Sacked Hull P&O workers offered jobs in return – but turned them down, MP says

A number of Hull P&O workers were offered their jobs by the ferry operator but refused to take them, a town MP said.

Karl Turner, the MP for Hull East, said he had stayed in touch with many workers following P&O’s decision to lay off 800 staff without notice or consultation on March 17. He spoke to Hull Live about the scandal during a rally at the annual regional Trades Union Congress (TUC) conference, held in the city on Saturday.

Around 80 Hull workers were affected when P&O announced the layoffs. The staff was replaced by less paid temporary workers.

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Karl Turner was one of the keynote speakers at the TUC Conference for Yorkshire and the Humber, held at the Double Tree Hilton Hotel in Ferensway. He told Hull Live: ‘I have been in regular contact with many laid off workers in Hull. Most took the money offered to them and only one Dover worker refused.

“Almost all the workers in Hull now have other jobs, either in other shipping companies or elsewhere. Some of them have even been offered jobs by P&O, but have turned down the offer.”

TUC General Secretary Frances O’Grady addresses the conference in Hull

Mr. Turner urges workers to ensure they have union representation. He thinks what happened with P&O is just the tip of the iceberg.

Mr Turner said: “I think it is extremely important for workers to register as union members. They must be protected from unscrupulous employers.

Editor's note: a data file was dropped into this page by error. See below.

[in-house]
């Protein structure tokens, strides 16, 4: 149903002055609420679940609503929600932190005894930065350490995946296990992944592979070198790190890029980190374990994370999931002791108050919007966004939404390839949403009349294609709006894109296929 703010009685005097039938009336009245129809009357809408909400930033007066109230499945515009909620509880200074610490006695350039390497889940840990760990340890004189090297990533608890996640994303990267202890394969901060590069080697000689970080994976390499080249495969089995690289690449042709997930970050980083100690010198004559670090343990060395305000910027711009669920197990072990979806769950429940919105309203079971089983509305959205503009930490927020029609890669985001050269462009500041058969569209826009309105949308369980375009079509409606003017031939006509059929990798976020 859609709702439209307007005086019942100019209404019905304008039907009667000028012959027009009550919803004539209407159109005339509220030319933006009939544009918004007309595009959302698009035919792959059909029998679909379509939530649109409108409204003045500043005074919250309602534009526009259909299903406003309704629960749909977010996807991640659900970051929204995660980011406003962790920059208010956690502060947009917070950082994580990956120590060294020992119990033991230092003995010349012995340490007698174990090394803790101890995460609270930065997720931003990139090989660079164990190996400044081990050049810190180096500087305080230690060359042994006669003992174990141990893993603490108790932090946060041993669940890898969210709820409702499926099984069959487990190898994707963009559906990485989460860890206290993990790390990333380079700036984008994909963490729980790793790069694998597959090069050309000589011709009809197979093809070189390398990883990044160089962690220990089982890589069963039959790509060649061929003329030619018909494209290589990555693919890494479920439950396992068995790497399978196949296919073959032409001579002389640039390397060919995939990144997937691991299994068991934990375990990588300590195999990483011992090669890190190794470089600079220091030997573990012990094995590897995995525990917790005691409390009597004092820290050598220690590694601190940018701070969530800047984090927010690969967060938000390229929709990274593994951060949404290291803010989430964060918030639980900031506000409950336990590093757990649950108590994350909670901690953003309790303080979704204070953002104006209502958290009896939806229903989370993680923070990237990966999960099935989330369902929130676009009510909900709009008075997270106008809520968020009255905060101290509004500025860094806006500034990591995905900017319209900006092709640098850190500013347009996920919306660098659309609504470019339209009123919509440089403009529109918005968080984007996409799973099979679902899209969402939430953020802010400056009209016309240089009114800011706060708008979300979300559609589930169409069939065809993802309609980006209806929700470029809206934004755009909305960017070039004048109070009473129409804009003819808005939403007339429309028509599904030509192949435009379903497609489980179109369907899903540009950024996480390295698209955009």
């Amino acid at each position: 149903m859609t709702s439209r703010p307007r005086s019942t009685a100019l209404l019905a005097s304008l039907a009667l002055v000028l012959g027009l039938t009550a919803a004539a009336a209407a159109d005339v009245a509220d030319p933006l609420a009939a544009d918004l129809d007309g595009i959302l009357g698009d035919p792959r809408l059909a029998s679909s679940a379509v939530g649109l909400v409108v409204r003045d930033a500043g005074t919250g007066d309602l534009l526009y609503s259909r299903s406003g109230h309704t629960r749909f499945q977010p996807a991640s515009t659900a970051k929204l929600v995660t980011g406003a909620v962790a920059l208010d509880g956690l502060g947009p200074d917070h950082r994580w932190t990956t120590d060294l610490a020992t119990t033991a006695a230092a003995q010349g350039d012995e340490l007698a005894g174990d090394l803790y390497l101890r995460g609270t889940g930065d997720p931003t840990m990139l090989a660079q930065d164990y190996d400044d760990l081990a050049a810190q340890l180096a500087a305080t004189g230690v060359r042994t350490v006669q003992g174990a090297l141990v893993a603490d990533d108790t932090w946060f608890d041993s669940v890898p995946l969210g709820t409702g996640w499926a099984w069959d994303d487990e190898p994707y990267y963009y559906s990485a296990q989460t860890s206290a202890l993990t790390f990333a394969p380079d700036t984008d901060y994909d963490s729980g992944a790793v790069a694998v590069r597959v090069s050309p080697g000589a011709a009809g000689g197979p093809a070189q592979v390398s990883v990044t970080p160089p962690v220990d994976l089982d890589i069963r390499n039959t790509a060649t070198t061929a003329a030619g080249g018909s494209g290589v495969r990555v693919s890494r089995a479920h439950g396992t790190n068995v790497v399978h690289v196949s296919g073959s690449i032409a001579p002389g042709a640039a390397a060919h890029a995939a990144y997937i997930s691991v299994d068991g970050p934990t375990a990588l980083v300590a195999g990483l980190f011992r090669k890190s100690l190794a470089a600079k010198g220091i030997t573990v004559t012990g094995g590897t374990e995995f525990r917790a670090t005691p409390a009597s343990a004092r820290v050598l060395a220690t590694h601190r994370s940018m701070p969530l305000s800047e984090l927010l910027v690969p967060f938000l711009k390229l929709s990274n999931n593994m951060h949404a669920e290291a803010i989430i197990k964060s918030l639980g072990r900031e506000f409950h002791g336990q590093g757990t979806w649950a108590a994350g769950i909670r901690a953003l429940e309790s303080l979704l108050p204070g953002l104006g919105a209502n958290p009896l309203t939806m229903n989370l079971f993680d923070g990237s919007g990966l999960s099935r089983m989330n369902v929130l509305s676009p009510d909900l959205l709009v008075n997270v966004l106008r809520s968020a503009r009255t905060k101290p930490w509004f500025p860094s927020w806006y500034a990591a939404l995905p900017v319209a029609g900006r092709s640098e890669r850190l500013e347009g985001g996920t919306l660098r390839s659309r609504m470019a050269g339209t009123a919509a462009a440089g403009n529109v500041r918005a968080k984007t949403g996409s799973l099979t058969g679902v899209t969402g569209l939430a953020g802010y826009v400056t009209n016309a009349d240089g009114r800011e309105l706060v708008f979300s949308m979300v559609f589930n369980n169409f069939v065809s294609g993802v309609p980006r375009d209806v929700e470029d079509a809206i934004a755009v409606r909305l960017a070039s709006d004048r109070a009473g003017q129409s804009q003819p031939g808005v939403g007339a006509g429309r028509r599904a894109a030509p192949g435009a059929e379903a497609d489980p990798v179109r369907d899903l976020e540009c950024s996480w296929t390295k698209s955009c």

“Not all employers are bad, but workers need protection from predators like P&O. The government is letting them off the hook and we need new employment legislation.

The TUC called on the government to announce a Jobs Bill to strengthen workers’ rights and ‘prevent another P&O-type scandal’.

Frances O’Grady, the TUC general secretary, addressed the rally alongside Mr Turner. She said: “At P&O it was not a case of fire and rehire, but fire, fire and fire. Staff protected our supply chain during the pandemic and then they were simply replaced by temps, some earning less than £2 an hour. But poorly paid migrant workers are not the enemy, they are bad bosses.

“P&O has raised two fingers to the law of the land. There was no consultation and the workers deserve better. The government should now strip P&O of all its contracts.

P&O Ferries CEO Peter Hebblethwaite told MPs on the Transport Committee last month that agency staff paid an average of just £5.50 had been brought in to cover the routes, with the lowest being paid at £5.15 an hour. A number of agency employees have been fired for drinking while on duty recently.

During the conference, which will take place on Saturday and Sunday, votes will be held on key issues affecting the region, such as public control of buses, the privatization of Channel 4, energy and free ports.